Turkey parliament backs immunity bill
ANKARATurkey’s parliament backed a controversial bill on May 17 that would strip dozens of deputies of their parliamentary immunity, with 348 supporting the bill in the 550-seat parliament.
Some 155 deputies voted against the measure, with the Peoples’ Democratic Party (HDP) – which focuses on the Kurdish issue – claiming that is essentially a move to expel its MPs from parliament.
The number of votes approving the bill was above the number of votes needed to bring it to a referendum, 330, but below the number that would allow the bill pass without one, 367.
The bill can be taken to a referendum should the results stay above 330 and below 367 in the second and final round of voting on May 20.
The ruling Justice and Development Party (AKP), which has 317 seats in parliament, needs to win 367 votes in parliament – a two-thirds majority – to push the legislation through directly at the second-vote stage.
The first article of the proposal was accepted with 350 votes, while the second one was accepted with 357.
Several deputies from the main opposition Republican People’s Party (CHP) voted against the bill and there were at least seven MPs that voted against it in the AKP and Nationalist Movement Party (MHP), which firmly stated that it would support the AKP in lifting the immunities, the results revealed.
The AKP has 315 seats in parliament and the MHP has 40 seats. The CHP claims that at least 20 deputies from their party voted for the measure, which means that more than 20 deputies voted against the bill in the AKP-MHP bloc.
According to the results, the HDP voted against the measure as a bloc, which consists of 59 deputies.
The HDP regards the issue as “the coup agenda of the ruling party,” rather than an issue related to immunities, said a co-deputy leader of the party, Meral Danış Beştaş.
“The lawmakers will vote on for either ‘democracy or fascism,’ and they will decide on either ‘democracy or one-man rule.’ According to the internal regulations of the parliament, this proposal is meant to be the ‘self-abolishment of the parliament.’ Those who will say ‘yes’ to the proposal also recognize our righteousness but they say ‘the order comes from high places.’ We will see to what extent they will obey the order,” Beştaş said.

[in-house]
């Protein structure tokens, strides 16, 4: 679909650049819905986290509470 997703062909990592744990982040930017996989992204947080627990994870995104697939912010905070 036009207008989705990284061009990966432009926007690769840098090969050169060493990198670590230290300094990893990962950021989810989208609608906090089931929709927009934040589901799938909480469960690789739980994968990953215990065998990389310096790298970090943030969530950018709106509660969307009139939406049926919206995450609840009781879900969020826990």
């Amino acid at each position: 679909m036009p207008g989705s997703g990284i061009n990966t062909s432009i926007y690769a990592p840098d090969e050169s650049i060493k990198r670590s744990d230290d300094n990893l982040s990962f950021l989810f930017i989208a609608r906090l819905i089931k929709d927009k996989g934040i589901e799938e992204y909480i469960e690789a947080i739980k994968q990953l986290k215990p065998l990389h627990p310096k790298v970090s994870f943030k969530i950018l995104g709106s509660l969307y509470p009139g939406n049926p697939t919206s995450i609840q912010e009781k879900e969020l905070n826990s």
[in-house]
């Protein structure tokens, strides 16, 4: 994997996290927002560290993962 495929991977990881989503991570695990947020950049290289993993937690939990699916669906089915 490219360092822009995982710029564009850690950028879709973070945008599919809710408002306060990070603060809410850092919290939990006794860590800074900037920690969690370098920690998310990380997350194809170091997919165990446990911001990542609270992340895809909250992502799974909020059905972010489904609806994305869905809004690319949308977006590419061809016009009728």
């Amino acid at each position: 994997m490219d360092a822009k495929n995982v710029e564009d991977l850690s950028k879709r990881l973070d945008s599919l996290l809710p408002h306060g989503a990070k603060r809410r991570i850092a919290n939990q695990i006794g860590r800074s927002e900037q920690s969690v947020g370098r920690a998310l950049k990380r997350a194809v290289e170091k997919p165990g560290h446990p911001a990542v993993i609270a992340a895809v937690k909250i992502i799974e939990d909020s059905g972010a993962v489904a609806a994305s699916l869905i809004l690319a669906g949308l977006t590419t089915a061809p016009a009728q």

The bill had already led to fist fights at the committee stage with AKP and HDP deputies exchanging blows with their fists and feet rather than discussing the document.
Under current Turkish law, members of parliament have the right to full immunity from prosecution. If the new bill passes, it would lift the immunity of 130 deputies from all parties whose dossiers have been sent to the parliamentary speaker.
“What this motion seeks to destroy is the HDP in parliament,” party co-chairs Selahattin Demirtaş and Figen Yüksekdağ, both of whom could face prosecution, said in a letter to European MPs.
The removal of parliamentary immunity has a precedent in Turkey. Back in March 1994, the immunities of four deputies of the now-defunct pro-Kurdish Democratic Labor Party (DEP) – a predecessor of the HDP – were lifted on charges of helping the outlawed Kurdistan Workers’ Party (PKK).
Previously, current HDP deputy Leyla Zana, Hatip Dicle, Selim Sadak and late Orhan Doğan were elected for the now-dissolved Social Democratic Populist Party (SHP) before splitting off to form the DEP. They were all dragged out of parliament to serve long jail sentences after their immunities were revoked.